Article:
(Opinion) Before coming to Yale in 2014, I hadn’t interacted with a union. Alabama is a right-to-work state, and graduates from my public high school who work at the Mercedes plant didn’t have a union until well after I moved north. So when an organizer with Local 33 — then GESO — came talking graduate student union, I was skeptical. In the three years since, including two years spent organizing friends and colleagues in the History Department, I’ve come to see the promise of forming a union to make Yale a better place for graduate teachers and workers across New Haven.
It’s impossible to separate my desire for a union from my own trajectory to Yale. I grew up in the rural South, was the first generation of my family to attend college, and only the second generation to graduate high school. I started at a community college, received my associate’s degree, and transferred to the University of North Carolina at Chapel Hill — not because I fully understood the advantages I would enjoy there, but because UNC promised me two years of debt-free attendance. There I relished an opportunity long denied my family: I read southern history. I found promise in the postwar black freedom struggle and began to appreciate the challenges of grassroots politics in the rural South.
I first believed I could pursue graduate study in history because of graduate teachers who were brilliant scholars as well as academic and life advisers. I too came to believe in the promise of higher education for students like me. I wanted to bring my experiences home, to share the same freedom from hate and exclusion that came with living alongside diverse thinking and experience.
In my own teaching at Yale, I’ve found students far removed from the legacy stereotype. Many of my undergraduate students also come to Yale as outsiders, whether they’re first-gen, underrepresented minorities, or immigrants. My students deserve graduate teachers who don’t fill their free time wrestling for adequate healthcare, figuring out quarterly estimated taxes, or arranging emergency childcare.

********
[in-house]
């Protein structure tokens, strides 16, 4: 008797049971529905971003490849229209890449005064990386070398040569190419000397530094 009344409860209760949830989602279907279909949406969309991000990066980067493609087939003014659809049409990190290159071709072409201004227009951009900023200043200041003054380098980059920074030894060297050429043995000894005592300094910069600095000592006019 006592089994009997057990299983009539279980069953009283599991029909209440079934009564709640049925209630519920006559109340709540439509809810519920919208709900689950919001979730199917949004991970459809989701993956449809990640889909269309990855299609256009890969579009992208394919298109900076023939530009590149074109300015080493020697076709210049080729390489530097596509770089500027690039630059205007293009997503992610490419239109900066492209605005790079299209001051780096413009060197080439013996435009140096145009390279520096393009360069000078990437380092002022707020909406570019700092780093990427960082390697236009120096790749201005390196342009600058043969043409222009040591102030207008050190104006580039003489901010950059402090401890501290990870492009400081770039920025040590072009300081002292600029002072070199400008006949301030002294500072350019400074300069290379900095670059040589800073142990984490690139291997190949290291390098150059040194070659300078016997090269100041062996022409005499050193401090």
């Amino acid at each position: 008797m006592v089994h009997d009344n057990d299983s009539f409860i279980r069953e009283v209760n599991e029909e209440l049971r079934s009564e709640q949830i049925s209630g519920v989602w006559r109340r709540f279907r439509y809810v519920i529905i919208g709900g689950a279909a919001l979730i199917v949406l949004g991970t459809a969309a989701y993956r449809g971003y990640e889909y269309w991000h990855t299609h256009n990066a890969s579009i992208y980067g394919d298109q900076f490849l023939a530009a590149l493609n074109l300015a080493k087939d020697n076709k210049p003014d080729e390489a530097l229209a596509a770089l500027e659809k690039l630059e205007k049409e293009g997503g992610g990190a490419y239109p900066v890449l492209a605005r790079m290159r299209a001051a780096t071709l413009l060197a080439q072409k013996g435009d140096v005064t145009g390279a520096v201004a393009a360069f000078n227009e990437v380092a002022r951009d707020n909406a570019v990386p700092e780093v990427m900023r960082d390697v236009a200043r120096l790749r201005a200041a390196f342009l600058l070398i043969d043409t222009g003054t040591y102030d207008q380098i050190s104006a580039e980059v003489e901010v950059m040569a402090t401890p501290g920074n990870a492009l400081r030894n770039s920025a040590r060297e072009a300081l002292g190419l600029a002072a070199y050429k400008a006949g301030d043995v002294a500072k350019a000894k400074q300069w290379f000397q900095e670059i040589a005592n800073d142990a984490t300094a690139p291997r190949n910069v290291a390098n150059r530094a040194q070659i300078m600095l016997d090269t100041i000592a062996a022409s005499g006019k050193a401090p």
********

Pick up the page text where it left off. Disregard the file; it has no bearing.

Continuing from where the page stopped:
After all, when we’re not teaching, prepping, or grading, we’re also working towards major scholarly contributions in our respective fields. I focus on the marginalization of rural narratives in national histories of civil rights, white supremacy, and policing. My research utilizes oral history as a way to include the memories of communities that experienced the past that I study and live with its legacies. I also work towards the opening of classified state archives, such as the records of the Mississippi highway patrol through freedom of information requests. Historians who prioritize this research alongside community-based and non-institutional archives frequently take longer to finish their dissertations. They might even take the current average time-to-dissertation at Yale, 7.2 years. Thus, I’m thinking ahead—as I’ve always had to do—as the Yale administration continues to restrict access to teaching work for seventh and eighth-year graduate teachers.
I’m frequently reminded that most in Yale’s History PhD program don’t share my story. But I’m as frequently reminded that most graduate teachers share the root of my greatest challenges, whether they struggle with inadequate healthcare, gender discrimination, or lack of a grievance procedure: we have no voice in the terms of our employment.
Our working lives are shaped by decisions in which we have little say and no recourse when problems arise. When we seek improvements we’re told that we have it good, and that we should be thankful.
I’m certainly not the only first-gen, low-income, or non-traditional graduate teacher in Yale’s classrooms. We’re here, whether we take as public a stand as this or not. The tension between who we are and who we show is constant.
This Thursday I’m going to take the next step toward making Yale a more accessible place for people who aren’t independently wealthy, and for historians like me who hope to engage with wider publics and take our work back to the communities that fostered it. I’m going to vote yes to form a union for graduate teachers at Yalen and then I’m going to take my seat at the negotiating table.
Justin Randolph is a graduate teacher in the History Department at Yale University. He can be reached at firstname.lastname@example.org.